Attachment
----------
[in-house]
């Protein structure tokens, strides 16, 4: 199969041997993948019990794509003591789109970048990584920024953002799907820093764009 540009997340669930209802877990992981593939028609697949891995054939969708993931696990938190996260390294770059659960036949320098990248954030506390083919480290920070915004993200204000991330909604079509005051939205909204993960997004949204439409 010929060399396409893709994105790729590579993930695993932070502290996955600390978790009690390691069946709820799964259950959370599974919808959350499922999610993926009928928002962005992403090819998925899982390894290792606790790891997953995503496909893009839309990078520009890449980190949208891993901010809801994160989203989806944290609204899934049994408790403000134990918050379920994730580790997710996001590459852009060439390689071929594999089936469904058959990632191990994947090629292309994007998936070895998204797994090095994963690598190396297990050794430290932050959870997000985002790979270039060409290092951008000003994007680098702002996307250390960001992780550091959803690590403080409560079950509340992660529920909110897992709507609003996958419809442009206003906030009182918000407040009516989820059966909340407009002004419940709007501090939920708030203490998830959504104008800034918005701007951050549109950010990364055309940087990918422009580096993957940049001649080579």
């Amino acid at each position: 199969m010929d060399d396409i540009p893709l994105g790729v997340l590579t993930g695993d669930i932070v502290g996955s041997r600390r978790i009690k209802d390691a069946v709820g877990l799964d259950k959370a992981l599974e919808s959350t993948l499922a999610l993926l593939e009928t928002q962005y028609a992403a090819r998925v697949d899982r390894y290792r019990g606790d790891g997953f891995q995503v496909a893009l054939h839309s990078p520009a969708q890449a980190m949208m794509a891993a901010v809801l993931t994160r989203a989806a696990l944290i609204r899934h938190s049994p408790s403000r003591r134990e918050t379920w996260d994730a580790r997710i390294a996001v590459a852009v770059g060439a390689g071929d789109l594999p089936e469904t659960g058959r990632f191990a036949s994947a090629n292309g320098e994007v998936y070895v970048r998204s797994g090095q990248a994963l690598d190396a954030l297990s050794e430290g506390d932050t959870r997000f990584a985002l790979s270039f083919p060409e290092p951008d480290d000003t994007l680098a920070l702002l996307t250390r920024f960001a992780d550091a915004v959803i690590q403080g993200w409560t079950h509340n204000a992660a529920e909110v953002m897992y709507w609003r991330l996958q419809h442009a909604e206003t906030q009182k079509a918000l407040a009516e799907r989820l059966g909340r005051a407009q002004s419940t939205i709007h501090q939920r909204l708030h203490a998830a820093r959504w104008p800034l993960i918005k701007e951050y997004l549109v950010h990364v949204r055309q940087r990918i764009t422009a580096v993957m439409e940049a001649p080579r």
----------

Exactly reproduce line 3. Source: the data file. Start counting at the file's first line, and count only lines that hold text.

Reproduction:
């Amino acid at each position: 199969m010929d060399d396409i540009p893709l994105g790729v997340l590579t993930g695993d669930i932070v502290g996955s041997r600390r978790i009690k209802d390691a069946v709820g877990l799964d259950k959370a992981l599974e919808s959350t993948l499922a999610l993926l593939e009928t928002q962005y028609a992403a090819r998925v697949d899982r390894y290792r019990g606790d790891g997953f891995q995503v496909a893009l054939h839309s990078p520009a969708q890449a980190m949208m794509a891993a901010v809801l993931t994160r989203a989806a696990l944290i609204r899934h938190s049994p408790s403000r003591r134990e918050t379920w996260d994730a580790r997710i390294a996001v590459a852009v770059g060439a390689g071929d789109l594999p089936e469904t659960g058959r990632f191990a036949s994947a090629n292309g320098e994007v998936y070895v970048r998204s797994g090095q990248a994963l690598d190396a954030l297990s050794e430290g506390d932050t959870r997000f990584a985002l790979s270039f083919p060409e290092p951008d480290d000003t994007l680098a920070l702002l996307t250390r920024f960001a992780d550091a915004v959803i690590q403080g993200w409560t079950h509340n204000a992660a529920e909110v953002m897992y709507w609003r991330l996958q419809h442009a909604e206003t906030q009182k079509a918000l407040a009516e799907r989820l059966g909340r005051a407009q002004s419940t939205i709007h501090q939920r909204l708030h203490a998830a820093r959504w104008p800034l993960i918005k701007e951050y997004l549109v950010h990364v949204r055309q940087r990918i764009t422009a580096v993957m439409e940049a001649p080579r």